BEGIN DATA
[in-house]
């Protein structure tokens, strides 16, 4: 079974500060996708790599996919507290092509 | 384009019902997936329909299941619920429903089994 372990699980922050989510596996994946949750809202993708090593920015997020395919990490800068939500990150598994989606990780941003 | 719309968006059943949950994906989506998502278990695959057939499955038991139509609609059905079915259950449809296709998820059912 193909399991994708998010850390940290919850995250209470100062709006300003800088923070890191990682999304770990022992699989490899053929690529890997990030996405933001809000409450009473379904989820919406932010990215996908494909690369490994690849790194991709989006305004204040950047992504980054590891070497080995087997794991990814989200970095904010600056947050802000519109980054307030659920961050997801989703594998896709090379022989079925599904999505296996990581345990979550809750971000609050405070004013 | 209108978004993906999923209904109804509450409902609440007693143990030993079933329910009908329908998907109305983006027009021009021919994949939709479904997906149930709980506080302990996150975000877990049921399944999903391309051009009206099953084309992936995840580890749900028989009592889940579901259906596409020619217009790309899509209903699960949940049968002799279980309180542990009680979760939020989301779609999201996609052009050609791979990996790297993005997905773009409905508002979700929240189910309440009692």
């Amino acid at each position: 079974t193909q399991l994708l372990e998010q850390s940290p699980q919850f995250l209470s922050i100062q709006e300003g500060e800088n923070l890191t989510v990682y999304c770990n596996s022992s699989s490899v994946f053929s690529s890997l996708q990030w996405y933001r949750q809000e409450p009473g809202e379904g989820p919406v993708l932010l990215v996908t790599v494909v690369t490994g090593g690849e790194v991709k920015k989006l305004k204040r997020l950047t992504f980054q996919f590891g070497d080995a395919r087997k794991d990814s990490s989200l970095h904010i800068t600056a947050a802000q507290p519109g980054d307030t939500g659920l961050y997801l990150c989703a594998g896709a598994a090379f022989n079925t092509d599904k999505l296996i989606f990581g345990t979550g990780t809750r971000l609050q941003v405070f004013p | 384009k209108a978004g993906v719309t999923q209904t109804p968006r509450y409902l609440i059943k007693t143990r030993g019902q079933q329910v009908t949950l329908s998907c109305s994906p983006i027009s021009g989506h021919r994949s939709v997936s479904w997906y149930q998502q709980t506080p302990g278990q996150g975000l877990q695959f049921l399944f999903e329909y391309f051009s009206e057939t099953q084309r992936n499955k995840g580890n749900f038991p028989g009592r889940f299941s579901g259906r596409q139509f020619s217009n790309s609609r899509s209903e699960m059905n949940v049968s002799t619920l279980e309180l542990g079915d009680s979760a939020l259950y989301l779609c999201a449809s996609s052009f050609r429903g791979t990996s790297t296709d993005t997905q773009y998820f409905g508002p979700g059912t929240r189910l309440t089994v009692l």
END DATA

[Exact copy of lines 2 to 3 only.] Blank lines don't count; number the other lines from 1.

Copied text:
């Protein structure tokens, strides 16, 4: 079974500060996708790599996919507290092509 | 384009019902997936329909299941619920429903089994 372990699980922050989510596996994946949750809202993708090593920015997020395919990490800068939500990150598994989606990780941003 | 719309968006059943949950994906989506998502278990695959057939499955038991139509609609059905079915259950449809296709998820059912 193909399991994708998010850390940290919850995250209470100062709006300003800088923070890191990682999304770990022992699989490899053929690529890997990030996405933001809000409450009473379904989820919406932010990215996908494909690369490994690849790194991709989006305004204040950047992504980054590891070497080995087997794991990814989200970095904010600056947050802000519109980054307030659920961050997801989703594998896709090379022989079925599904999505296996990581345990979550809750971000609050405070004013 | 209108978004993906999923209904109804509450409902609440007693143990030993079933329910009908329908998907109305983006027009021009021919994949939709479904997906149930709980506080302990996150975000877990049921399944999903391309051009009206099953084309992936995840580890749900028989009592889940579901259906596409020619217009790309899509209903699960949940049968002799279980309180542990009680979760939020989301779609999201996609052009050609791979990996790297993005997905773009409905508002979700929240189910309440009692």
């Amino acid at each position: 079974t193909q399991l994708l372990e998010q850390s940290p699980q919850f995250l209470s922050i100062q709006e300003g500060e800088n923070l890191t989510v990682y999304c770990n596996s022992s699989s490899v994946f053929s690529s890997l996708q990030w996405y933001r949750q809000e409450p009473g809202e379904g989820p919406v993708l932010l990215v996908t790599v494909v690369t490994g090593g690849e790194v991709k920015k989006l305004k204040r997020l950047t992504f980054q996919f590891g070497d080995a395919r087997k794991d990814s990490s989200l970095h904010i800068t600056a947050a802000q507290p519109g980054d307030t939500g659920l961050y997801l990150c989703a594998g896709a598994a090379f022989n079925t092509d599904k999505l296996i989606f990581g345990t979550g990780t809750r971000l609050q941003v405070f004013p | 384009k209108a978004g993906v719309t999923q209904t109804p968006r509450y409902l609440i059943k007693t143990r030993g019902q079933q329910v009908t949950l329908s998907c109305s994906p983006i027009s021009g989506h021919r994949s939709v997936s479904w997906y149930q998502q709980t506080p302990g278990q996150g975000l877990q695959f049921l399944f999903e329909y391309f051009s009206e057939t099953q084309r992936n499955k995840g580890n749900f038991p028989g009592r889940f299941s579901g259906r596409q139509f020619s217009n790309s609609r899509s209903e699960m059905n949940v049968s002799t619920l279980e309180l542990g079915d009680s979760a939020l259950y989301l779609c999201a449809s996609s052009f050609r429903g791979t990996s790297t296709d993005t997905q773009y998820f409905g508002p979700g059912t929240r189910l309440t089994v009692l």